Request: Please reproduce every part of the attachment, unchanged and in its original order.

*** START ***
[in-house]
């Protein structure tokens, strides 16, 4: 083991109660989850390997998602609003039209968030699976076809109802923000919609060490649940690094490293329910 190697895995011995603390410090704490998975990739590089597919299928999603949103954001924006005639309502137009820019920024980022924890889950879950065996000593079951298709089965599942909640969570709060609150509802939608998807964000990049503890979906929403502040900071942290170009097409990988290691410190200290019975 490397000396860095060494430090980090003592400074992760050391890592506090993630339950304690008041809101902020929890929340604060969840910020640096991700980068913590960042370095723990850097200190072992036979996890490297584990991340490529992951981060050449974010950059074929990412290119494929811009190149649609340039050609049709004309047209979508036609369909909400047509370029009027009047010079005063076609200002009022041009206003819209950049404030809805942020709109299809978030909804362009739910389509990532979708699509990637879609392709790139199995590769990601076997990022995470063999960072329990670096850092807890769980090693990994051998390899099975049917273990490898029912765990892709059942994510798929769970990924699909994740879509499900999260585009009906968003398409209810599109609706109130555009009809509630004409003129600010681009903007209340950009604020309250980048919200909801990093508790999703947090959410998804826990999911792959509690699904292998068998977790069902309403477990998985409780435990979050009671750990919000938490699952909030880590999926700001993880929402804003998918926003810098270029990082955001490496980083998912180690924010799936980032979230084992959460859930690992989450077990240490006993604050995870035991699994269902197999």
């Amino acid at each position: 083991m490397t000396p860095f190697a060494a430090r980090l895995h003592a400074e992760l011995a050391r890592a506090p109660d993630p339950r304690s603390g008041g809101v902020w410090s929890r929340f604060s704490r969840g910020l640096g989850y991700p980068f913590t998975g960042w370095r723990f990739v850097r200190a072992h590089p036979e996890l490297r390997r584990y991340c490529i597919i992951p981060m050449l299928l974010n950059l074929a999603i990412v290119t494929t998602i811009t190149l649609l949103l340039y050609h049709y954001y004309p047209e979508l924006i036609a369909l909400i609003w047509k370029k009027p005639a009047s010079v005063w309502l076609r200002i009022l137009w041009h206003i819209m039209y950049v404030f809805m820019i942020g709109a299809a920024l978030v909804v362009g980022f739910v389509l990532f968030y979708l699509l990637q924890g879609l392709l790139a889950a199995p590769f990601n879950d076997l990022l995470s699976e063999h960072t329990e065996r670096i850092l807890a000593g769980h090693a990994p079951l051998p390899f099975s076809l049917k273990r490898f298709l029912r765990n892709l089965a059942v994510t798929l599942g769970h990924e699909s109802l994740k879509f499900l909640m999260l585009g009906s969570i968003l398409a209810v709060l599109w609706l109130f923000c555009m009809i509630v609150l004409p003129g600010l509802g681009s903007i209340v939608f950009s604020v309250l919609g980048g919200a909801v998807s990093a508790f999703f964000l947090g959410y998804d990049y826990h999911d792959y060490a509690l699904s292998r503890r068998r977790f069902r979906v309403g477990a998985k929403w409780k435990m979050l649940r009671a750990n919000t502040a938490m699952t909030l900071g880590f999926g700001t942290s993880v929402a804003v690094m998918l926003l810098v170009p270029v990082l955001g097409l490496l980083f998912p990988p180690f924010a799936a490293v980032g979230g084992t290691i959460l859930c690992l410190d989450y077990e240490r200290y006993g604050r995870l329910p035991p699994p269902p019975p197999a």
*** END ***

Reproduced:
[in-house]
């Protein structure tokens, strides 16, 4: 083991109660989850390997998602609003039209968030699976076809109802923000919609060490649940690094490293329910 190697895995011995603390410090704490998975990739590089597919299928999603949103954001924006005639309502137009820019920024980022924890889950879950065996000593079951298709089965599942909640969570709060609150509802939608998807964000990049503890979906929403502040900071942290170009097409990988290691410190200290019975 490397000396860095060494430090980090003592400074992760050391890592506090993630339950304690008041809101902020929890929340604060969840910020640096991700980068913590960042370095723990850097200190072992036979996890490297584990991340490529992951981060050449974010950059074929990412290119494929811009190149649609340039050609049709004309047209979508036609369909909400047509370029009027009047010079005063076609200002009022041009206003819209950049404030809805942020709109299809978030909804362009739910389509990532979708699509990637879609392709790139199995590769990601076997990022995470063999960072329990670096850092807890769980090693990994051998390899099975049917273990490898029912765990892709059942994510798929769970990924699909994740879509499900999260585009009906968003398409209810599109609706109130555009009809509630004409003129600010681009903007209340950009604020309250980048919200909801990093508790999703947090959410998804826990999911792959509690699904292998068998977790069902309403477990998985409780435990979050009671750990919000938490699952909030880590999926700001993880929402804003998918926003810098270029990082955001490496980083998912180690924010799936980032979230084992959460859930690992989450077990240490006993604050995870035991699994269902197999």
């Amino acid at each position: 083991m490397t000396p860095f190697a060494a430090r980090l895995h003592a400074e992760l011995a050391r890592a506090p109660d993630p339950r304690s603390g008041g809101v902020w410090s929890r929340f604060s704490r969840g910020l640096g989850y991700p980068f913590t998975g960042w370095r723990f990739v850097r200190a072992h590089p036979e996890l490297r390997r584990y991340c490529i597919i992951p981060m050449l299928l974010n950059l074929a999603i990412v290119t494929t998602i811009t190149l649609l949103l340039y050609h049709y954001y004309p047209e979508l924006i036609a369909l909400i609003w047509k370029k009027p005639a009047s010079v005063w309502l076609r200002i009022l137009w041009h206003i819209m039209y950049v404030f809805m820019i942020g709109a299809a920024l978030v909804v362009g980022f739910v389509l990532f968030y979708l699509l990637q924890g879609l392709l790139a889950a199995p590769f990601n879950d076997l990022l995470s699976e063999h960072t329990e065996r670096i850092l807890a000593g769980h090693a990994p079951l051998p390899f099975s076809l049917k273990r490898f298709l029912r765990n892709l089965a059942v994510t798929l599942g769970h990924e699909s109802l994740k879509f499900l909640m999260l585009g009906s969570i968003l398409a209810v709060l599109w609706l109130f923000c555009m009809i509630v609150l004409p003129g600010l509802g681009s903007i209340v939608f950009s604020v309250l919609g980048g919200a909801v998807s990093a508790f999703f964000l947090g959410y998804d990049y826990h999911d792959y060490a509690l699904s292998r503890r068998r977790f069902r979906v309403g477990a998985k929403w409780k435990m979050l649940r009671a750990n919000t502040a938490m699952t909030l900071g880590f999926g700001t942290s993880v929402a804003v690094m998918l926003l810098v170009p270029v990082l955001g097409l490496l980083f998912p990988p180690f924010a799936a490293v980032g979230g084992t290691i959460l859930c690992l410190d989450y077990e240490r200290y006993g604050r995870l329910p035991p699994p269902p019975p197999a």